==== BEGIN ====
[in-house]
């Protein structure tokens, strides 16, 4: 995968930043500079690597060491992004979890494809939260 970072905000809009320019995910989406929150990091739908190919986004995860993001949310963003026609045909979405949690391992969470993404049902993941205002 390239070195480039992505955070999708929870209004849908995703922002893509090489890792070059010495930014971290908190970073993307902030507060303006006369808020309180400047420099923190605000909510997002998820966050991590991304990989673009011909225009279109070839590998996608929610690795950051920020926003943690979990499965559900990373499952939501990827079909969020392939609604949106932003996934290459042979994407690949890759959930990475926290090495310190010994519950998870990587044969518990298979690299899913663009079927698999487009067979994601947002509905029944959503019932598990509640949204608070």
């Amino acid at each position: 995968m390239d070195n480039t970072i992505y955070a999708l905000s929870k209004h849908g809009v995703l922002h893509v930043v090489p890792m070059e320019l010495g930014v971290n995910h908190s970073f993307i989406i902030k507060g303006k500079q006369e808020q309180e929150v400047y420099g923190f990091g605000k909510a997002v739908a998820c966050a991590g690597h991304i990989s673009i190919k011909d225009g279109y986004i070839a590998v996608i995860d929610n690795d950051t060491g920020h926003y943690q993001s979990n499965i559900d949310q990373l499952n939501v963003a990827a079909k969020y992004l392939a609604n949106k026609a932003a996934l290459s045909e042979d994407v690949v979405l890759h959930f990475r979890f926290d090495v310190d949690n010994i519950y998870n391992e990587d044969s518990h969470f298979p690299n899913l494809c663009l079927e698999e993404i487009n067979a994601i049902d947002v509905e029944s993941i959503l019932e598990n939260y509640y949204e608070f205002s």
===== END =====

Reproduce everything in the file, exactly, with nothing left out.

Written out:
[in-house]
């Protein structure tokens, strides 16, 4: 995968930043500079690597060491992004979890494809939260 970072905000809009320019995910989406929150990091739908190919986004995860993001949310963003026609045909979405949690391992969470993404049902993941205002 390239070195480039992505955070999708929870209004849908995703922002893509090489890792070059010495930014971290908190970073993307902030507060303006006369808020309180400047420099923190605000909510997002998820966050991590991304990989673009011909225009279109070839590998996608929610690795950051920020926003943690979990499965559900990373499952939501990827079909969020392939609604949106932003996934290459042979994407690949890759959930990475926290090495310190010994519950998870990587044969518990298979690299899913663009079927698999487009067979994601947002509905029944959503019932598990509640949204608070």
């Amino acid at each position: 995968m390239d070195n480039t970072i992505y955070a999708l905000s929870k209004h849908g809009v995703l922002h893509v930043v090489p890792m070059e320019l010495g930014v971290n995910h908190s970073f993307i989406i902030k507060g303006k500079q006369e808020q309180e929150v400047y420099g923190f990091g605000k909510a997002v739908a998820c966050a991590g690597h991304i990989s673009i190919k011909d225009g279109y986004i070839a590998v996608i995860d929610n690795d950051t060491g920020h926003y943690q993001s979990n499965i559900d949310q990373l499952n939501v963003a990827a079909k969020y992004l392939a609604n949106k026609a932003a996934l290459s045909e042979d994407v690949v979405l890759h959930f990475r979890f926290d090495v310190d949690n010994i519950y998870n391992e990587d044969s518990h969470f298979p690299n899913l494809c663009l079927e698999e993404i487009n067979a994601i049902d947002v509905e029944s993941i959503l019932e598990n939260y509640y949204e608070f205002s």